Economic and Natural Disasters since 1900

Economic and Natural Disasters since 1900

A Comparative History

John Singleton

In the wake of the global financial and Eurozone upheavals this timely book argues that the disaster cycle – a framework normally used in the context of natural disasters – is equally applicable to the analysis of other types of catastrophe. Employing a modified version of the disaster cycle framework to compare and analyse a range of catastrophes in different spheres, the author draws on ideas from a variety of disciplines including economics and economic history, disaster studies, management, and political science. This unique comparative approach presents case studies of several important disasters: Hurricane Katrina, the First World War, the depression of the early 1930s, Welsh coal mining accidents, the deadly effects of smoking tobacco, and the Global Financial Crisis and Eurozone catastrophe of the early twenty first century. The author argues that economists and economic policy makers routinely misuse the term crisis to describe episodes that ought to be called disasters.

Chapter 6: Tobacco

John Singleton

Subjects: economics and finance, economic psychology, financial economics and regulation, history of economic thought, regional economics, environment, disasters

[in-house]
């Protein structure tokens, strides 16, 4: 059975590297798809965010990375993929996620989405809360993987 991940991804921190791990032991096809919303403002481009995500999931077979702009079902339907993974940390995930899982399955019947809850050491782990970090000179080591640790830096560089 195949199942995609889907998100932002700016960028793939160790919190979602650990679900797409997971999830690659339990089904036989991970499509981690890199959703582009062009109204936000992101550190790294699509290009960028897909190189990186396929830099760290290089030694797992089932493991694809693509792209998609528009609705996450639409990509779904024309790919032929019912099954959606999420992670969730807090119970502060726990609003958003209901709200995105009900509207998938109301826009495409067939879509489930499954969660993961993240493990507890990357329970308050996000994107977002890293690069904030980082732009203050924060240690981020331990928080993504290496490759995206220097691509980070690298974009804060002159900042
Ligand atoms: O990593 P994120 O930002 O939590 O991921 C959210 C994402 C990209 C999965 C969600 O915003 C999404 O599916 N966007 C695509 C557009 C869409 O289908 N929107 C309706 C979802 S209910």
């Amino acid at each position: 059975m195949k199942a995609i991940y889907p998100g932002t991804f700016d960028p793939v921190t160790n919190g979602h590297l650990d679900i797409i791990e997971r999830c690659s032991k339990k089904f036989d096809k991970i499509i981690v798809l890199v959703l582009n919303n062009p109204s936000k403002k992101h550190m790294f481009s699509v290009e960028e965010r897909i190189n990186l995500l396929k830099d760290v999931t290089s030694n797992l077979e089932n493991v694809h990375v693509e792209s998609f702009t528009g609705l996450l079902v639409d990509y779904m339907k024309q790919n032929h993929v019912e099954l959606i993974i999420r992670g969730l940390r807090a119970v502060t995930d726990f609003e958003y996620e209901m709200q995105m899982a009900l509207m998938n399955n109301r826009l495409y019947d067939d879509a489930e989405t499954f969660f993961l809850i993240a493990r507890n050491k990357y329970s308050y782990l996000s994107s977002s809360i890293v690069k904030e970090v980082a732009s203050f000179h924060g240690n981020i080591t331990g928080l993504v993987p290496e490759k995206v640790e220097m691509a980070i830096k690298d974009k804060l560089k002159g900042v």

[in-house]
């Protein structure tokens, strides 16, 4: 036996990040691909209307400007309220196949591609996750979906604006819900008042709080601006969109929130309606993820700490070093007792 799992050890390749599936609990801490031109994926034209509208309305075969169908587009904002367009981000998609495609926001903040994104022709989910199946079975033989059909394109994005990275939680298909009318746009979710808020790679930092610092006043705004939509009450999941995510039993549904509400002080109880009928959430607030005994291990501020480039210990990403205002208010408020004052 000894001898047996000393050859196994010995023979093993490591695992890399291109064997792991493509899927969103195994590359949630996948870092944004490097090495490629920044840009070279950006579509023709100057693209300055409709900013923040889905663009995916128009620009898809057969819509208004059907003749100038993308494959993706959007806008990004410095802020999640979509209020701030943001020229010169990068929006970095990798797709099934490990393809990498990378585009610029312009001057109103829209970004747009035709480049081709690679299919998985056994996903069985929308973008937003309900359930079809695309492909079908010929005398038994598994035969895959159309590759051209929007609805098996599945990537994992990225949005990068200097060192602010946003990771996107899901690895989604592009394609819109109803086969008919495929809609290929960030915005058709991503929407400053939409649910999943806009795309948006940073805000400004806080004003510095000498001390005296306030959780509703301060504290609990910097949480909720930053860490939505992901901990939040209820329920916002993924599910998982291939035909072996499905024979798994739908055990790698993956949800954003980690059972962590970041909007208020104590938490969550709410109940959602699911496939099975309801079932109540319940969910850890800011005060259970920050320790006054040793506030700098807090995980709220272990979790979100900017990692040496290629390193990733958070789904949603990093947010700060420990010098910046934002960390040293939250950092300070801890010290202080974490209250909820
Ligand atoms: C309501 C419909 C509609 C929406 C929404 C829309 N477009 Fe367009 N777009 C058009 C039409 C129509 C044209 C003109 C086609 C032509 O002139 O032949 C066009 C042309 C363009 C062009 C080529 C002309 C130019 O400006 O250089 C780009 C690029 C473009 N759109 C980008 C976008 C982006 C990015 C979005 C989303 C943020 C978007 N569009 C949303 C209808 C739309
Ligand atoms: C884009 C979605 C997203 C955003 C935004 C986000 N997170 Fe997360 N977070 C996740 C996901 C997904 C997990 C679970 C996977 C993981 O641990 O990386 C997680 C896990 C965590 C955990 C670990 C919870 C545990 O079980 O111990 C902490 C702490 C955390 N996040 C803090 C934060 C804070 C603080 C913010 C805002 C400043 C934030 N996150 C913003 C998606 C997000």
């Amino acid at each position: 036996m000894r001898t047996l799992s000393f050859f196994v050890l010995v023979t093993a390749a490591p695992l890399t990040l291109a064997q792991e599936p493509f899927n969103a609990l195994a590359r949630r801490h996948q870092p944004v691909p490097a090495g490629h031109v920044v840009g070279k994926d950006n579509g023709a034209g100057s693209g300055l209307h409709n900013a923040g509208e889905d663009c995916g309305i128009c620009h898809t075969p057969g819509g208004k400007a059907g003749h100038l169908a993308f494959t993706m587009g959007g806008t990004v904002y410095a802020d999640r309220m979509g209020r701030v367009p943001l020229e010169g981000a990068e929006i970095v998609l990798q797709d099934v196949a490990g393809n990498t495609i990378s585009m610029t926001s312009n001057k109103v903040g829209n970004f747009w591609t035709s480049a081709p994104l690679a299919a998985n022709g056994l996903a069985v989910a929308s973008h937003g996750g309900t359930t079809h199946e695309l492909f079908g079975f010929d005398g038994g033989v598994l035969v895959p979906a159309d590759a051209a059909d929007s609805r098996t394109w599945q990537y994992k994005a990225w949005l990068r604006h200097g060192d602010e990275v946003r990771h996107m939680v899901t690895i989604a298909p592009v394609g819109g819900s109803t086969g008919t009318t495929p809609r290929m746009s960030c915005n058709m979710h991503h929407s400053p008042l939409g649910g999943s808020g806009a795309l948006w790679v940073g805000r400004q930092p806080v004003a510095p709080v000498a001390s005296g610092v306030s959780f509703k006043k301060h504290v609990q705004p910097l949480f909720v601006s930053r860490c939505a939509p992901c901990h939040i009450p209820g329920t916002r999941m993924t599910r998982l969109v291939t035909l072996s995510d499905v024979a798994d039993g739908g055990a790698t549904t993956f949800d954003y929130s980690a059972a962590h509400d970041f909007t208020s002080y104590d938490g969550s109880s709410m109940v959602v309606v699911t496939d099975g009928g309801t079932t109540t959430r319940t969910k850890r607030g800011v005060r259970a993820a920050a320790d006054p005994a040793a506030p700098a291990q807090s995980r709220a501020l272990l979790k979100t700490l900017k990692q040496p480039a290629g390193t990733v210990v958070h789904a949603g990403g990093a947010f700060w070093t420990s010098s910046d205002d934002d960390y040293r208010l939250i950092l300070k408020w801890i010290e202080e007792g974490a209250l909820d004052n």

Even major tobacco companies now concede that smoking causes harm and death. According to British American Tobacco, ‘Along with the pleasures of smoking there are real risks of serious diseases such as lung cancer, respiratory disease and heart disease’ (British American Tobacco n.d.). In an interview with the Independent newspaper in 2012, John Seffrin, Chief Executive of the American Cancer Society, warned that on current trends tobacco smoking will cause the deaths of 1 billion people in the twenty-first century, and that would make it the ‘biggest public health disaster in the history of the world’ (quoted in Connor 2012). Tobacco has been a disaster in slow motion. The adverse health effects of smoking took several hundred years to pin down scientifically. Damage to the individual smoker accumulates over a period of decades. Speed, however, is not an essential component of disasters. A far more pertinent benchmark is the extent of the disruption and loss incurred. In Collapse, Jared Diamond (2005) shows how a number of societies, from Easter Island to Viking Greenland, gradually destroyed themselves over long periods of time, most notably because of their failure to protect and manage the environment. Diamond’s societal collapses unfolded even more slowly than the tobacco disaster in the mid-twentieth century. Nevertheless, the fact that smoking kills in slow motion does have implications for the disaster cycle.

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